From the gravitation equation it is clear the earth gets pulled but we fall due to negligible mass. But, if each and every person on the earth takes a jet-pack and jumps to a height equivalent to 20 to 30 meters at the same instant of time, will the earth have any change in its motion? If yes then what could be the outcomes?


closed as off-topic by GdD, Brian Tompsett - 汤莱恩, called2voyage Apr 26 '16 at 15:24

This question appears to be off-topic. The users who voted to close gave this specific reason:

  • "This question is about other space sciences (physics, weather, astronomy, etc), and does not directly pertain to space exploration as outlined in the help center." – GdD, Brian Tompsett - 汤莱恩, called2voyage
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  • $\begingroup$ This is more of a speculative physics question than anything to do with space exploration as currently phrased. $\endgroup$ – called2voyage Apr 26 '16 at 15:25
  • 3
    $\begingroup$ It's not exactly a jetpack, but the result would be the same: what-if.xkcd.com/8 $\endgroup$ – Antzi Apr 26 '16 at 16:35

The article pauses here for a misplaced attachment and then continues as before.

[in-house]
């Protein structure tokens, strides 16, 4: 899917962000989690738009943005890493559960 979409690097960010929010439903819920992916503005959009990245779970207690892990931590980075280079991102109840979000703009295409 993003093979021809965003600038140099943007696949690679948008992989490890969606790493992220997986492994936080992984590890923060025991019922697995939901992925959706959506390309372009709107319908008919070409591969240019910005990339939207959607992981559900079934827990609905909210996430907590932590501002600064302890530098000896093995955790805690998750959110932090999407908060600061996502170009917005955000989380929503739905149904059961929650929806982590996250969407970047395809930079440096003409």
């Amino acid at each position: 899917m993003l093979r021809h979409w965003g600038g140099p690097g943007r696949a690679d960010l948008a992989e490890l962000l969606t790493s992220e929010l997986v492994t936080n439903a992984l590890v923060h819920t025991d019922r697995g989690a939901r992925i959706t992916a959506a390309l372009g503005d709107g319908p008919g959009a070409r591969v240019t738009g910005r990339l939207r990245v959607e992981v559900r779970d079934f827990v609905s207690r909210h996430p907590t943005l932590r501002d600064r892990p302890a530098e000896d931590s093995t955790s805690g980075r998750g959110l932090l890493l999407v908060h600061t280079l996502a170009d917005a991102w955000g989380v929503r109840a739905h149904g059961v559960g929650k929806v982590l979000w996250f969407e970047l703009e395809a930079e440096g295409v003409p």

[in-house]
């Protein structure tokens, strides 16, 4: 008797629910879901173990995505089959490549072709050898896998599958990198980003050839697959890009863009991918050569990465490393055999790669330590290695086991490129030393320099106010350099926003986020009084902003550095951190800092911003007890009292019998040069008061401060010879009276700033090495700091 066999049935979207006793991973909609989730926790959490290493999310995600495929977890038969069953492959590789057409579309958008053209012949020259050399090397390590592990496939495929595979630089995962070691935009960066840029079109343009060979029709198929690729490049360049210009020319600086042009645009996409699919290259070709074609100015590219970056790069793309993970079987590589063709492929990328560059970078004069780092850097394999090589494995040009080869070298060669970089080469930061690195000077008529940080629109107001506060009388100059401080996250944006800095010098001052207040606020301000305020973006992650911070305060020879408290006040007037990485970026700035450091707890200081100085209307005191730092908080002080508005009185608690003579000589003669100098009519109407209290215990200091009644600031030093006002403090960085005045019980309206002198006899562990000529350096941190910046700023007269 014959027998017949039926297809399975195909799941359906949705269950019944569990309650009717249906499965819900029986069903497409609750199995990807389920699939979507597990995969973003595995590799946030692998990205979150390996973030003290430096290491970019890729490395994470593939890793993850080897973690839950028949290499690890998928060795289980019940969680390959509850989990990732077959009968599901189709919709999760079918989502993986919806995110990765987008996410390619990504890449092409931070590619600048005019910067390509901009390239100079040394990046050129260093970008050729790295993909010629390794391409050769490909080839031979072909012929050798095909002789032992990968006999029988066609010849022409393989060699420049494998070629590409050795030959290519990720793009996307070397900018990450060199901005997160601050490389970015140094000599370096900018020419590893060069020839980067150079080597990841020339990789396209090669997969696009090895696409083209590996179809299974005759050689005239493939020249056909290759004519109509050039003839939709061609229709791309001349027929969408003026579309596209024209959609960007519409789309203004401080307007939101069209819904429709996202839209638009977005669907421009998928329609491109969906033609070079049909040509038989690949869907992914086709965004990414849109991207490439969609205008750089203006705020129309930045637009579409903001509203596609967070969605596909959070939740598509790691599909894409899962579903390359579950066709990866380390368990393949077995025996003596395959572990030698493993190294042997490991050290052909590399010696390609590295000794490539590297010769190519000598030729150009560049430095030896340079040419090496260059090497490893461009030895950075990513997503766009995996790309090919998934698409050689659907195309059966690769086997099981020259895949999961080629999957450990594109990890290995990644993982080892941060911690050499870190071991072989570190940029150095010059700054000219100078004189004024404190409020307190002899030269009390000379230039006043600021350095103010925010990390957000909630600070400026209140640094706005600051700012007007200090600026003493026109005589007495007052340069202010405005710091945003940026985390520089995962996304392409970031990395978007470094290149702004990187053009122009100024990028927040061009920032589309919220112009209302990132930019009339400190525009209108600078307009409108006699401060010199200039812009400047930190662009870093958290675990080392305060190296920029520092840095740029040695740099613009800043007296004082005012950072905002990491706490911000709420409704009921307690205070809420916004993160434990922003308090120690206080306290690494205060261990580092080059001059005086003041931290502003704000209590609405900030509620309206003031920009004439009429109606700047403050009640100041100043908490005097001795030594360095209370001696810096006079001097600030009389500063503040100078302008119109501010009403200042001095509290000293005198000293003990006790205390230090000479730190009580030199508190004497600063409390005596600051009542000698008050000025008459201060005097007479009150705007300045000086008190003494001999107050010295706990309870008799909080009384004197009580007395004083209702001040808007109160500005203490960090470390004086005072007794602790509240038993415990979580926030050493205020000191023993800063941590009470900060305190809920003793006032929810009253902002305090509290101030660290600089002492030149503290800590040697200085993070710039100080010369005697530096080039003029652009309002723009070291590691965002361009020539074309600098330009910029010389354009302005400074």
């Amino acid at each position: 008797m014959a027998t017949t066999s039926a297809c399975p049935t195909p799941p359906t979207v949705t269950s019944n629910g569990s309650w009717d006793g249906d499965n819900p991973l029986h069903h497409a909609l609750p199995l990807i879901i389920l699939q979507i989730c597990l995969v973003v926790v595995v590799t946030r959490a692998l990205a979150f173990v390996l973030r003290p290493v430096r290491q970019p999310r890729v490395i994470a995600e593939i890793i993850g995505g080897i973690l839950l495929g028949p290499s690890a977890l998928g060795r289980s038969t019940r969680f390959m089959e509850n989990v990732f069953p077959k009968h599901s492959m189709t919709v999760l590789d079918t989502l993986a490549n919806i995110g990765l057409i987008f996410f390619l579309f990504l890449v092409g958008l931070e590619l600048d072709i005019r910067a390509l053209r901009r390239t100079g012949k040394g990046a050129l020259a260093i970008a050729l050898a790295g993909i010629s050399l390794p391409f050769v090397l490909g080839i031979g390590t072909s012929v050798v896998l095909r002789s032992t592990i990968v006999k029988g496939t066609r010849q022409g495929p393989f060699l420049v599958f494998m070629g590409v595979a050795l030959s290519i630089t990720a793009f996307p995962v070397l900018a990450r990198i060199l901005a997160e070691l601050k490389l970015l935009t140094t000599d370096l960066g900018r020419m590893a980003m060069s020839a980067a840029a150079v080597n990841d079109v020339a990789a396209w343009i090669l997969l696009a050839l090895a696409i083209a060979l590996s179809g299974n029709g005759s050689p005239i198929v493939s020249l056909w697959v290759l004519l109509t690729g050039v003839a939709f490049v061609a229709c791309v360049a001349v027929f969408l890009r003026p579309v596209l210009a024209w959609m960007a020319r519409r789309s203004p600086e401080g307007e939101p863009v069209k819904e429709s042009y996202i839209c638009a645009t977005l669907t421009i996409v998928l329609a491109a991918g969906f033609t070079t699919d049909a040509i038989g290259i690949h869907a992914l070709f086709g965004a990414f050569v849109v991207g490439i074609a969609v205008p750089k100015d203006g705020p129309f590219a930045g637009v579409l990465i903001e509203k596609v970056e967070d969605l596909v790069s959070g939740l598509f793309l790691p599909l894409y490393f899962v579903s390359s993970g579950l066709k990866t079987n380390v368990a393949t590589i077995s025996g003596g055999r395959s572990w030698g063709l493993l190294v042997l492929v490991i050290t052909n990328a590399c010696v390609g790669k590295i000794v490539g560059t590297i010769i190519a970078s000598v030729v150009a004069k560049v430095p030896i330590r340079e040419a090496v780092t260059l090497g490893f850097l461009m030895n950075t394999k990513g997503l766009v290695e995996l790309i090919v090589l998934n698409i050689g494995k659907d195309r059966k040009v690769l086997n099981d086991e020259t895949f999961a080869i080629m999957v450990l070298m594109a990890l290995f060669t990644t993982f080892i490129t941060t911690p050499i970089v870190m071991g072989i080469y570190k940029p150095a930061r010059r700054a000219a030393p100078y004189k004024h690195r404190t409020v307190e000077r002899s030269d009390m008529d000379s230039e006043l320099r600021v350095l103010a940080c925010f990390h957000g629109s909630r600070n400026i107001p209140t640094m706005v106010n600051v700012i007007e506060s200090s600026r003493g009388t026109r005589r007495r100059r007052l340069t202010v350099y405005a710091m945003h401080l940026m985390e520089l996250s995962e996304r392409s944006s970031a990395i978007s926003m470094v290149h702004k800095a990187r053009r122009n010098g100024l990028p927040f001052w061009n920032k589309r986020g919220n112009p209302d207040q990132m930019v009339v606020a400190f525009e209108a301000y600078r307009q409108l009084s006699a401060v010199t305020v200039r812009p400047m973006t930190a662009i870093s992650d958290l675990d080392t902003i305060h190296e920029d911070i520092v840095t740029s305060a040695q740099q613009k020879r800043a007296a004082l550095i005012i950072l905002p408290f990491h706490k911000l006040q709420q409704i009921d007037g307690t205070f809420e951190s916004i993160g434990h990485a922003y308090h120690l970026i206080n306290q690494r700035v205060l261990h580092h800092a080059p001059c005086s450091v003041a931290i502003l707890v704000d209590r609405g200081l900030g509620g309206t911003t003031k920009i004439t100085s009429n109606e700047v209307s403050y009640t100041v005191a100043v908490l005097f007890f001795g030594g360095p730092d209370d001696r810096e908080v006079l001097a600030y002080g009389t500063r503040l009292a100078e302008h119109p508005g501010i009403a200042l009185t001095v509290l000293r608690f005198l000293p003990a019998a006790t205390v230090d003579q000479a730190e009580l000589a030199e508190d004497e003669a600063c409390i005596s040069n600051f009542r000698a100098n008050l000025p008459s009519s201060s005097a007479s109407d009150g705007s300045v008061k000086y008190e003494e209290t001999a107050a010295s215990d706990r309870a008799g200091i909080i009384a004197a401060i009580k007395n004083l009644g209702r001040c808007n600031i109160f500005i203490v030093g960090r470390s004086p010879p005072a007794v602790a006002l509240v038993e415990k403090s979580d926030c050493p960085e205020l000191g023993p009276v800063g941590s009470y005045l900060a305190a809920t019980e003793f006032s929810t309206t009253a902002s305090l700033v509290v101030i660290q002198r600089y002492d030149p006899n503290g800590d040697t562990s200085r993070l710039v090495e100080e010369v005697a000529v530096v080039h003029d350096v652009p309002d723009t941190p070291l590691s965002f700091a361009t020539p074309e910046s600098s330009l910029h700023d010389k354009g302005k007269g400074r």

Unlikely any meaningful effect. Some napkin math...

Weight of average human: $62 kg$

Population Estimate: $7.4 \times 10^9$

Mass of combined population: $4.5 \times 10^{11} kg$.

The mass of Earth is estimated $5.972 \times 10^{24} kg$.

That's a huge order of magnitude in difference, and as such any gravity effects should be barely noticeable.

  • $\begingroup$ Phrased another way, the human population biomass on Earth ($10^{11}$ kg) is to the Earth ($10^{24}$ kg) roughly as a regular-sized bar of chocolate ($0.1 = 10^{-1}$ kg) is to the human population biomass on Earth ($10^{11}$ kg). $\endgroup$ – a CVn Aug 26 '16 at 14:36
  • $\begingroup$ I'm pretty sure if we rolled every human into a ball and collided it with the earth at 2000km/s we'd basically be able to take out a city, maybe a few cities nothing more. $\endgroup$ – Magic Octopus Urn Mar 28 at 13:17

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